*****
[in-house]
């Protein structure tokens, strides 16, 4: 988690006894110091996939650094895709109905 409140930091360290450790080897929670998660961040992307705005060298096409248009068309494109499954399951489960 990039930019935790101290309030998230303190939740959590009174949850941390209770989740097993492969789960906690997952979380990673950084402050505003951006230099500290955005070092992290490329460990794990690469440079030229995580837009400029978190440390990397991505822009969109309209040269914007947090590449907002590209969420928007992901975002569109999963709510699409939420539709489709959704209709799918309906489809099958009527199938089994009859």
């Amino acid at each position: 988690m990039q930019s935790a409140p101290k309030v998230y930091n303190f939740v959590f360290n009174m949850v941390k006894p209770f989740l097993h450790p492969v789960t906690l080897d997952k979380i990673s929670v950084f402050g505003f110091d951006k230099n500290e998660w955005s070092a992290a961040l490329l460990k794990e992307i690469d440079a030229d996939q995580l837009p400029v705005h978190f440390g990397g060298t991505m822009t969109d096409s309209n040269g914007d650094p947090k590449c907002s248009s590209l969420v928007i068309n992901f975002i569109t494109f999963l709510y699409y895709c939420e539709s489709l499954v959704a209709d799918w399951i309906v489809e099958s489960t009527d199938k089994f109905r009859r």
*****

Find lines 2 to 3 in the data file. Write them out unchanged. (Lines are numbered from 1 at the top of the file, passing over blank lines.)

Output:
């Protein structure tokens, strides 16, 4: 988690006894110091996939650094895709109905 409140930091360290450790080897929670998660961040992307705005060298096409248009068309494109499954399951489960 990039930019935790101290309030998230303190939740959590009174949850941390209770989740097993492969789960906690997952979380990673950084402050505003951006230099500290955005070092992290490329460990794990690469440079030229995580837009400029978190440390990397991505822009969109309209040269914007947090590449907002590209969420928007992901975002569109999963709510699409939420539709489709959704209709799918309906489809099958009527199938089994009859």
């Amino acid at each position: 988690m990039q930019s935790a409140p101290k309030v998230y930091n303190f939740v959590f360290n009174m949850v941390k006894p209770f989740l097993h450790p492969v789960t906690l080897d997952k979380i990673s929670v950084f402050g505003f110091d951006k230099n500290e998660w955005s070092a992290a961040l490329l460990k794990e992307i690469d440079a030229d996939q995580l837009p400029v705005h978190f440390g990397g060298t991505m822009t969109d096409s309209n040269g914007d650094p947090k590449c907002s248009s590209l969420v928007i068309n992901f975002i569109t494109f999963l709510y699409y895709c939420e539709s489709l499954v959704a209709d799918w399951i309906v489809e099958s489960t009527d199938k089994f109905r009859r």